The University of California-Berkeley has the most dominant program in the history of college rugby.

Cal is more unbeatable than either John Wooden’s UCLA Bruins or Geno Auriemma’s UConn Lady Huskies, both of whom won 11 titles.  Alabama football, winners of 17 national championships, pales in comparison to the Golden Bear ruggers.  Cal rugby is even more successful than Iowa wrestling, a program that has garnered 23 national crowns.

The 2018-19 season was the 137th year for Cal rugby, making it the oldest intercollegiate sport at the University of California.  The Golden Bears have won 33 titles since the national collegiate championships for rugby began in 1980.  Cal has captured 28 national 15s championships, including 12 in a row from 1991 to 2002.  The Bears won five straight championships from 2004 to 2008, then back-to-back crowns in 2010-11 and 2016-17.  Cal has also won five championships in national sevens, capturing five CRC titles in a row between 2013 and 2017.

Cal has produced 136 rugby All-Americans and 57 players who have made over 700 combined appearances on the U.S. National 15s team.  Eleven Golden Bears have played in the Olympics.  Of the 30-man U.S. squad at the 2011 Rugby World Cup, seven were Cal alums.

Cal rugby men set up their own field, hang their own banners, bag up the trash, and clean up after the game.  Part of the game-day regimen includes putting the American flag up, and at the end of the day, taking it back down.

The sport of rugby has two variations.  The most traditional is rugby 15s, which involves 15 players per side playing two 40-minute halves.  The second version is rugby 7s, which includes two teams of seven players each competing in seven-minute halves.  The sport is increasingly popular at the collegiate level, with over 900 teams – male and female – registered with USA Rugby, the game’s governing body in the U.S.  The number of American college rugby programs has more than doubled in the past decade.  Since its return to the Summer Olympics in 2016, rugby 7s has been especially popular.

There are two premier college rugby 7s competitions in America.  One is the USA Rugby Sevens Collegiate National Championships.  First contested in 2011, the event is slated for Memorial Day weekend this year.  The other is the Collegiate Rugby Championship [CRC], which began in 2010.  Held every June in Philadelphia, the two-day tournament features 20 teams.  The CRC is broadcast on live on ESPN and attracts over 28,000 fans to Talen Energy Stadium.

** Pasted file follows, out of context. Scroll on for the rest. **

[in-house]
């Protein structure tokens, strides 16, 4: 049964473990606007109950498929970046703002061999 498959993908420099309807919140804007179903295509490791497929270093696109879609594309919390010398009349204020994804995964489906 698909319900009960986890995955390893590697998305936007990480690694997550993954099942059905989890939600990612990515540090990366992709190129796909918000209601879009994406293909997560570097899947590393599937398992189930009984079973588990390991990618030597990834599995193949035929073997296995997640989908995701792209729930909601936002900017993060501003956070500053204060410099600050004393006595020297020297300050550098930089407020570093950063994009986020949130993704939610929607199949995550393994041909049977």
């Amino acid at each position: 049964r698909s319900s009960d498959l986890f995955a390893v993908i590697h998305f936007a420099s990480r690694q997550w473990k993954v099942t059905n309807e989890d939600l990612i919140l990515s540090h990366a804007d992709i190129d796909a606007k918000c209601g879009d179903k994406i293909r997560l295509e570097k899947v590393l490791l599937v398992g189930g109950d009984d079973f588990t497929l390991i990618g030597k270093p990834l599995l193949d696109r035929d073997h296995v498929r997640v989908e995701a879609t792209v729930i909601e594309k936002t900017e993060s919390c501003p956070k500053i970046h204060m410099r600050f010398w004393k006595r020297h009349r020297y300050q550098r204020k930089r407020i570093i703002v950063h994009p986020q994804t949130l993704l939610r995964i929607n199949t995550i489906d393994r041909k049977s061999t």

Rugby union began play at Cal in 1882 and continued until 1886, when it was ditched in favor of tackle football.  Rugby would make a return in 1906 after football was deemed too dangerous.  Football reappeared in 1914 and Cal would not field a rugby team for almost 20 years.

In 1931, rugby returned to Berkeley under alumnus Ed Graff.  Seven years later, the legendary Miles “Doc” Hudson took over the program.  A practicing dentist, Hudson guided the Bears for 37 years, amassing an incredible record of 339-84-23.  Doc was succeeded by Ned Anderson, who captained the Golden Bears team that toured Australia in 1971.  Anderson led Cal to its first NCAA title game victory in 1980, then reeled off three more before stepping down following the 1983 season.

Anderson was replaced by one of his assistants, Jack Clark, who, in 1984, became just the sixth coach in Cal history.  Clark, who lettered in both football and rugby at Cal, had stints with the Philadelphia Eagles and CFL’s Winnipeg Blue Bombers before returning to rugby as a member of the USA National team. Recipient of the Craig Sweeney Award for his outstanding contributions to rugby in the U.S., Clark entered the 2018-19 season 653-92-5 [.851] in 15s and 152-18 [.881] in 7s.  A detail-oriented taskmaster, Clark is 37-1 against rugby powerhouses Army, Navy and Air Force.